Red alert for the Earth as officials issue the gravest warning yet on climate change


“We are on a highway to climate hell, with our foot still on the accelerator,” UN Secretary-General Antonio Guterres warned world leaders at the COP27 summit in Egypt on Monday.

He said they face a stark choice – work together now to cut emissions or condemn future generations to climate catastrophe.

“Humanity has a choice: cooperate or perish,” Mr Guterres told delegates gathered in the seaside resort town of Sharm el-Sheikh.

A boat lies on the dried-up bed of the receding marshes of Chibayish in Dhi Qar province, southern Iraq (Photo: Asaad Niaizi/AFP via Getty)

He explained that many of today’s conflicts are linked to “growing climate chaos”.

“The war in Ukraine has exposed the profound risks of our fossil-fuel addiction,” he said.

“Today’s urgent crises cannot be an excuse for backsliding or greenwashing. If anything, they are a reason for greater urgency, stronger action and effective accountability.”

It is indisputable that the explosion in humanity over the past few centuries has led to significant warming, the UN’s Intergovernmental Panel on Climate Change has warned.

Since pre-industrial times, global temperatures have risen by 1.1°C – and without stronger commitments, warming could reach 2.8°C by 2100 – well above the level that scientists fear will render parts of the planet uninhabitable and cause a widespread catastrophe.

David Beasley, executive director of the UN World Food Program, said on Monday that there are at least 345 million people at risk of starvation, due to the combined risk of climate shocks and global conflicts.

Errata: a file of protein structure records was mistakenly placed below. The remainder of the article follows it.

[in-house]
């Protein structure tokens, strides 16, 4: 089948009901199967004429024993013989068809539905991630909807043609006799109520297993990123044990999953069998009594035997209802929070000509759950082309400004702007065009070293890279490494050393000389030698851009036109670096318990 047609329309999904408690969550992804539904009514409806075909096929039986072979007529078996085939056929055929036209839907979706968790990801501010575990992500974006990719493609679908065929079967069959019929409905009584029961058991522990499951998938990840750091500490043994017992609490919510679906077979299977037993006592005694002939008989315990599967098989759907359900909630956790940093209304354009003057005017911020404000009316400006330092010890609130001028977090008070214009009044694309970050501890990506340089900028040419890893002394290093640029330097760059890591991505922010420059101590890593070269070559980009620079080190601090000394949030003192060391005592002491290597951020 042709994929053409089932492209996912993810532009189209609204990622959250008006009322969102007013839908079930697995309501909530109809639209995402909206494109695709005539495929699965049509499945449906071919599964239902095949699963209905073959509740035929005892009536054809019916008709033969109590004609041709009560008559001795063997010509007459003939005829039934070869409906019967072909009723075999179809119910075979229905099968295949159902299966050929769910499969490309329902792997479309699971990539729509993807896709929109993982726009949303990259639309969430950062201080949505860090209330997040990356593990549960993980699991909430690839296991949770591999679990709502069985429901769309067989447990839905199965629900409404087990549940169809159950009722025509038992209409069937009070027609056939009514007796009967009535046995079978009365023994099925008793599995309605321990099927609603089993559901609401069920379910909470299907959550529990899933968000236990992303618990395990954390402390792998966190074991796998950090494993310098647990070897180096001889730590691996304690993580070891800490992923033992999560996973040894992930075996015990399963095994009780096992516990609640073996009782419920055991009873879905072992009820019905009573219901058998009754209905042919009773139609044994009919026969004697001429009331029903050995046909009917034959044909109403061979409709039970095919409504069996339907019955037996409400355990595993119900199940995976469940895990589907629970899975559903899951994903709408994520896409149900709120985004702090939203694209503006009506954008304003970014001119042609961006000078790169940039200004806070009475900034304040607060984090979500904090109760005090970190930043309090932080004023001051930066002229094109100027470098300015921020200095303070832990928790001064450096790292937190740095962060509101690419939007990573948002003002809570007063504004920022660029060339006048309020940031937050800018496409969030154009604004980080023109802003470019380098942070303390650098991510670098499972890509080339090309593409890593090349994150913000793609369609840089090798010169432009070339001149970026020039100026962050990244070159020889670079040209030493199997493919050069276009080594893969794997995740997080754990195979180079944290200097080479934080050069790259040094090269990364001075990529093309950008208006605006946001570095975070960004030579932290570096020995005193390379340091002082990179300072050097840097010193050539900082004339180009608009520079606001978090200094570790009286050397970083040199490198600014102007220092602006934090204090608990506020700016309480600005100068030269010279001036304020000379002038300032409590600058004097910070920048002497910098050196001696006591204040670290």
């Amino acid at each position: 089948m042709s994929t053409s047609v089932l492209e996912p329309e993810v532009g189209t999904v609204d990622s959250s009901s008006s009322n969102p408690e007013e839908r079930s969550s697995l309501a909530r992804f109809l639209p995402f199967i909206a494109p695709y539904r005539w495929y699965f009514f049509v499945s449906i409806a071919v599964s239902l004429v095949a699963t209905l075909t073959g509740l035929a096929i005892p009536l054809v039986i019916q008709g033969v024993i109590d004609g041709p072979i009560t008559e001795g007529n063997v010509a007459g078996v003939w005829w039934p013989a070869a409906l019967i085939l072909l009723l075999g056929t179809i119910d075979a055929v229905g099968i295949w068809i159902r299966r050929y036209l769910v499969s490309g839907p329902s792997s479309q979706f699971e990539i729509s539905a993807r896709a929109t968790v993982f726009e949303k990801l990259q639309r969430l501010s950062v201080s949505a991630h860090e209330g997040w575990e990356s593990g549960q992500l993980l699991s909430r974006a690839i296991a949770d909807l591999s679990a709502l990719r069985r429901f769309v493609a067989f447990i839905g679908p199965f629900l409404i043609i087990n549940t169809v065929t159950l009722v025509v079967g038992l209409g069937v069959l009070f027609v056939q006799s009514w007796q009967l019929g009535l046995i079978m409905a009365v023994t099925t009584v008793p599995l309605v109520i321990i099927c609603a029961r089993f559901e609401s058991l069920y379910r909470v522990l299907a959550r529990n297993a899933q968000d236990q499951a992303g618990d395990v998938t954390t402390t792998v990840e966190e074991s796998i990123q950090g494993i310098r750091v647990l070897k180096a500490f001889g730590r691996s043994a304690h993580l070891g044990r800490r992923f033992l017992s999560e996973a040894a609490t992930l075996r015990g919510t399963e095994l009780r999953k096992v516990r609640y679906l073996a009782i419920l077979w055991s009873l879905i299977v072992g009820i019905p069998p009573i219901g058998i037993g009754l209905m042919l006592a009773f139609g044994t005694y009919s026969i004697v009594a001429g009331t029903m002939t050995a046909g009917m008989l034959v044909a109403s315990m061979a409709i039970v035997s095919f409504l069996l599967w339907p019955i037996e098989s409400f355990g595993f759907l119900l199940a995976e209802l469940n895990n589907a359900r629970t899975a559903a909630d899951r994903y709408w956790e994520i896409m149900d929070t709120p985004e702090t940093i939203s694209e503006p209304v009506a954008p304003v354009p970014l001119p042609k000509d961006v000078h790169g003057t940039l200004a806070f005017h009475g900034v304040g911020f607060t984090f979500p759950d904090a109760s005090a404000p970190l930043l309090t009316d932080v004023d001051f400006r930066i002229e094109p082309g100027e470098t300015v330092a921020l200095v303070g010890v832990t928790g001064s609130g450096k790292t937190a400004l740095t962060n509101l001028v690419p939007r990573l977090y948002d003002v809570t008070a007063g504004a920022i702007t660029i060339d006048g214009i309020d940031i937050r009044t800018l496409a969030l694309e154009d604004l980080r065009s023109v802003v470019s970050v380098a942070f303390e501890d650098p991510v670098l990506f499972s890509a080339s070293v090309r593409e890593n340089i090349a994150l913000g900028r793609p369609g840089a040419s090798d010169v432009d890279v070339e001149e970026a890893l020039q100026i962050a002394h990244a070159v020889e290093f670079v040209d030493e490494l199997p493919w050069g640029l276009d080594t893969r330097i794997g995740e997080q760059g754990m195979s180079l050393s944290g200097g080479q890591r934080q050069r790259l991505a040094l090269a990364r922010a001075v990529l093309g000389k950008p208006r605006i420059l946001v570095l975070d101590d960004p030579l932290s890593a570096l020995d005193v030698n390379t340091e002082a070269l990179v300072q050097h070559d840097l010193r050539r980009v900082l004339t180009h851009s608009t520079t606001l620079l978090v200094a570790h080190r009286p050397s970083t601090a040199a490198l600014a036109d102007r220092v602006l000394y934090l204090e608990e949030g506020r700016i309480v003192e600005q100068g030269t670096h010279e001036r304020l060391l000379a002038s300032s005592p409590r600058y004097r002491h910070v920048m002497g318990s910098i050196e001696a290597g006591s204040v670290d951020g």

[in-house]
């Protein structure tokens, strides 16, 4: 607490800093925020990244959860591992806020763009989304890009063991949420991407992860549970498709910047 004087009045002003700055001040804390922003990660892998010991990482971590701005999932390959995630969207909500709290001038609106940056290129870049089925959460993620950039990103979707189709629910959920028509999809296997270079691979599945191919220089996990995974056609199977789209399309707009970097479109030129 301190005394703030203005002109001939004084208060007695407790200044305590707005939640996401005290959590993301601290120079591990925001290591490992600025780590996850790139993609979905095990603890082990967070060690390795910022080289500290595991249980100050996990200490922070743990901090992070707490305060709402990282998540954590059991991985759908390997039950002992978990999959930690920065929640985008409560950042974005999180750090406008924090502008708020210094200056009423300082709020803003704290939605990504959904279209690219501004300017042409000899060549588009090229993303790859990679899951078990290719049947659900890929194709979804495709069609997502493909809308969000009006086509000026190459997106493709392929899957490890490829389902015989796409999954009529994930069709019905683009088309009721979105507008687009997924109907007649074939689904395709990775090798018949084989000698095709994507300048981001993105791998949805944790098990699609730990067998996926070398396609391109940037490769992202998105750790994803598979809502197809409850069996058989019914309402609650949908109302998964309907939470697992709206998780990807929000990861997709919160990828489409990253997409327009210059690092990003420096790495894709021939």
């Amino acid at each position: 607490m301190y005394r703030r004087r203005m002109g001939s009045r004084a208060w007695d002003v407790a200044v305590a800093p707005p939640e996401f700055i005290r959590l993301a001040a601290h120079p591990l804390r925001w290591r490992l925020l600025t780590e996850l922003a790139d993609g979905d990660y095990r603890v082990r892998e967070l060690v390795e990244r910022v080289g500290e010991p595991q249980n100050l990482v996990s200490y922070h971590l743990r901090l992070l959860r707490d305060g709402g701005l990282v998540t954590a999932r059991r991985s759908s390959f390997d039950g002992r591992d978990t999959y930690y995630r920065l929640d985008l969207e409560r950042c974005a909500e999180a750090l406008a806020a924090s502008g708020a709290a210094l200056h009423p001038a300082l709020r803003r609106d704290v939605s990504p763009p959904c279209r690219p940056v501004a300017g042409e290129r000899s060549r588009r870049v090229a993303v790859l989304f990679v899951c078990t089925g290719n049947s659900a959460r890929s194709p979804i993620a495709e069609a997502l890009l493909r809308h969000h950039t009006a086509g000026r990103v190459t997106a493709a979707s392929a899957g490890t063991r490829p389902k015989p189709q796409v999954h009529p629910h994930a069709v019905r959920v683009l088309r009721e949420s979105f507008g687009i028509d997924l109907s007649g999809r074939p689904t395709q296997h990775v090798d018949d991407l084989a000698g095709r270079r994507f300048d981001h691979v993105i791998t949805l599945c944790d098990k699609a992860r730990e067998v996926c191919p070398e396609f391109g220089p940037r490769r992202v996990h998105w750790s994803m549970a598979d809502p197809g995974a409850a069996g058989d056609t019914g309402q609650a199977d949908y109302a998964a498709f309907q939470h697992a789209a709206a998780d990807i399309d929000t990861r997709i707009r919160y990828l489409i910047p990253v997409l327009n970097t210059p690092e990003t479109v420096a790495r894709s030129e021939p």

“We are in a time of turbulence,” he declared, adding that solutions and funds are urgently needed to avoid mass migration and limit damage to countries vulnerable to climate change.

Referring to disruption to exports from Ukraine, he said: “I don’t care whether you love or hate Russia, you need these grains and fertilisers to move. Otherwise, people all over the world are going to starve to death.”

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Mr Guterres called for a pact between the world’s richest and poorest countries to accelerate the transition from fossil fuels and speed up delivery of the funding needed to ensure poorer countries can reduce emissions and cope with the unavoidable impacts of warming that has already occurred.

“The two largest economies – the United States and China – have a particular responsibility to join efforts to make this pact a reality,” he said.

Mr Guterres asked countries to agree to phase out the use of coal, one of the most carbon-intense fuels, by 2040 globally, with members of the Organisation for Economic Cooperation and Development (OECD) hitting that mark by 2030.

Despite decades of climate talks – the Egypt COP summit is the 27th Conference of the Parties – progress has been insufficient to save the planet from excessive warming with countries either being too slow, or reluctant, to act.

“Greenhouse gas emissions keep growing. Global temperatures keep rising. And our planet is fast approaching tipping points that will make climate chaos irreversible,” he said.